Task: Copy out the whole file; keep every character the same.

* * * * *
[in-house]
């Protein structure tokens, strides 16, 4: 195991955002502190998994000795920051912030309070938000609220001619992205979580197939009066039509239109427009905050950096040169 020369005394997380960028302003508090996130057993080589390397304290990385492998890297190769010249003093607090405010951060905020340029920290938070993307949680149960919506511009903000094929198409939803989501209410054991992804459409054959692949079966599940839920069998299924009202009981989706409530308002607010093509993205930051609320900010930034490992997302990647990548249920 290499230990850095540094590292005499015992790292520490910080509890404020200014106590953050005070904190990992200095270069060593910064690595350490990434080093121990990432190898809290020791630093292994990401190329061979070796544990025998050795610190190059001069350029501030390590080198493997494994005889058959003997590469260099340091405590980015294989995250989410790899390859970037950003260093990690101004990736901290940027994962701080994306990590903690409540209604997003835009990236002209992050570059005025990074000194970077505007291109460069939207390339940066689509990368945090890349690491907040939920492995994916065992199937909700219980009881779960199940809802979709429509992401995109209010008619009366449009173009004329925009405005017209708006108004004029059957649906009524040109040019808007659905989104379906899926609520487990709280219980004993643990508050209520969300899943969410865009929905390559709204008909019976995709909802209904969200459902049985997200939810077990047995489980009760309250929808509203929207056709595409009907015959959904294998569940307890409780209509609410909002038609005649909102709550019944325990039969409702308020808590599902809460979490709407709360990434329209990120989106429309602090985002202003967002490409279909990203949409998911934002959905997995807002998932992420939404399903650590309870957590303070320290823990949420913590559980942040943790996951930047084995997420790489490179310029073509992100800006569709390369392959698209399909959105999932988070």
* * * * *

[in-house]
């Protein structure tokens, strides 16, 4: 195991955002502190998994000795920051912030309070938000609220001619992205979580197939009066039509239109427009905050950096040169 020369005394997380960028302003508090996130057993080589390397304290990385492998890297190769010249003093607090405010951060905020340029920290938070993307949680149960919506511009903000094929198409939803989501209410054991992804459409054959692949079966599940839920069998299924009202009981989706409530308002607010093509993205930051609320900010930034490992997302990647990548249920 290499230990850095540094590292005499015992790292520490910080509890404020200014106590953050005070904190990992200095270069060593910064690595350490990434080093121990990432190898809290020791630093292994990401190329061979070796544990025998050795610190190059001069350029501030390590080198493997494994005889058959003997590469260099340091405590980015294989995250989410790899390859970037950003260093990690101004990736901290940027994962701080994306990590903690409540209604997003835009990236002209992050570059005025990074000194970077505007291109460069939207390339940066689509990368945090890349690491907040939920492995994916065992199937909700219980009881779960199940809802979709429509992401995109209010008619009366449009173009004329925009405005017209708006108004004029059957649906009524040109040019808007659905989104379906899926609520487990709280219980004993643990508050209520969300899943969410865009929905390559709204008909019976995709909802209904969200459902049985997200939810077990047995489980009760309250929808509203929207056709595409009907015959959904294998569940307890409780209509609410909002038609005649909102709550019944325990039969409702308020808590599902809460979490709407709360990434329209990120989106429309602090985002202003967002490409279909990203949409998911934002959905997995807002998932992420939404399903650590309870957590303070320290823990949420913590559980942040943790996951930047084995997420790489490179310029073509992100800006569709390369392959698209399909959105999932988070």